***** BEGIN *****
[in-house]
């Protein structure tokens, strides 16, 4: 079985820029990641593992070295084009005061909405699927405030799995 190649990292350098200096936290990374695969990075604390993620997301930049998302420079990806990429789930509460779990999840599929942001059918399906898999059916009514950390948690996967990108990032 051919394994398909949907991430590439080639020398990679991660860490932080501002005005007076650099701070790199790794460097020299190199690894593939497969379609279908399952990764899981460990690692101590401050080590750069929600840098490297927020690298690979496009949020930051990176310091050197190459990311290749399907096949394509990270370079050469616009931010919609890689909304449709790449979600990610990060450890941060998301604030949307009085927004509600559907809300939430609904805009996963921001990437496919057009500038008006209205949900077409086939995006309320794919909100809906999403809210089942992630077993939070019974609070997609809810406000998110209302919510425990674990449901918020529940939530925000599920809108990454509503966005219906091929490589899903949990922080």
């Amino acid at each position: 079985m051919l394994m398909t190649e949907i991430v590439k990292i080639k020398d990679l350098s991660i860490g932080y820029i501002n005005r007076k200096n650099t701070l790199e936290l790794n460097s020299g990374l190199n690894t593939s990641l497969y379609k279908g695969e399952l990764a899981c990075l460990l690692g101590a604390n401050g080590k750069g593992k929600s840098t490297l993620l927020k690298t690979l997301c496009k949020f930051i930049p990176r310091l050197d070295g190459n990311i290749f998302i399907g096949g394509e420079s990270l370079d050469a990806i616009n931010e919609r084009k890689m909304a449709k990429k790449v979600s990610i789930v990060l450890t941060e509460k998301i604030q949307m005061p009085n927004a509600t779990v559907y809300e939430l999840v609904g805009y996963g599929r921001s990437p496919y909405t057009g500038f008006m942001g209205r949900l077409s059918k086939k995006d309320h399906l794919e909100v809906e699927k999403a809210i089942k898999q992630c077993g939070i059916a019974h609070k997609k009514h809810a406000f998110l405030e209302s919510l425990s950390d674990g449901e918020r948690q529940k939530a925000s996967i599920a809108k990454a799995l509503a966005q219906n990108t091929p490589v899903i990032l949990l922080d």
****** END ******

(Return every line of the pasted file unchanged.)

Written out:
[in-house]
């Protein structure tokens, strides 16, 4: 079985820029990641593992070295084009005061909405699927405030799995 190649990292350098200096936290990374695969990075604390993620997301930049998302420079990806990429789930509460779990999840599929942001059918399906898999059916009514950390948690996967990108990032 051919394994398909949907991430590439080639020398990679991660860490932080501002005005007076650099701070790199790794460097020299190199690894593939497969379609279908399952990764899981460990690692101590401050080590750069929600840098490297927020690298690979496009949020930051990176310091050197190459990311290749399907096949394509990270370079050469616009931010919609890689909304449709790449979600990610990060450890941060998301604030949307009085927004509600559907809300939430609904805009996963921001990437496919057009500038008006209205949900077409086939995006309320794919909100809906999403809210089942992630077993939070019974609070997609809810406000998110209302919510425990674990449901918020529940939530925000599920809108990454509503966005219906091929490589899903949990922080």
């Amino acid at each position: 079985m051919l394994m398909t190649e949907i991430v590439k990292i080639k020398d990679l350098s991660i860490g932080y820029i501002n005005r007076k200096n650099t701070l790199e936290l790794n460097s020299g990374l190199n690894t593939s990641l497969y379609k279908g695969e399952l990764a899981c990075l460990l690692g101590a604390n401050g080590k750069g593992k929600s840098t490297l993620l927020k690298t690979l997301c496009k949020f930051i930049p990176r310091l050197d070295g190459n990311i290749f998302i399907g096949g394509e420079s990270l370079d050469a990806i616009n931010e919609r084009k890689m909304a449709k990429k790449v979600s990610i789930v990060l450890t941060e509460k998301i604030q949307m005061p009085n927004a509600t779990v559907y809300e939430l999840v609904g805009y996963g599929r921001s990437p496919y909405t057009g500038f008006m942001g209205r949900l077409s059918k086939k995006d309320h399906l794919e909100v809906e699927k999403a809210i089942k898999q992630c077993g939070i059916a019974h609070k997609k009514h809810a406000f998110l405030e209302s919510l425990s950390d674990g449901e918020r948690q529940k939530a925000s996967i599920a809108k990454a799995l509503a966005q219906n990108t091929p490589v899903i990032l949990l922080d």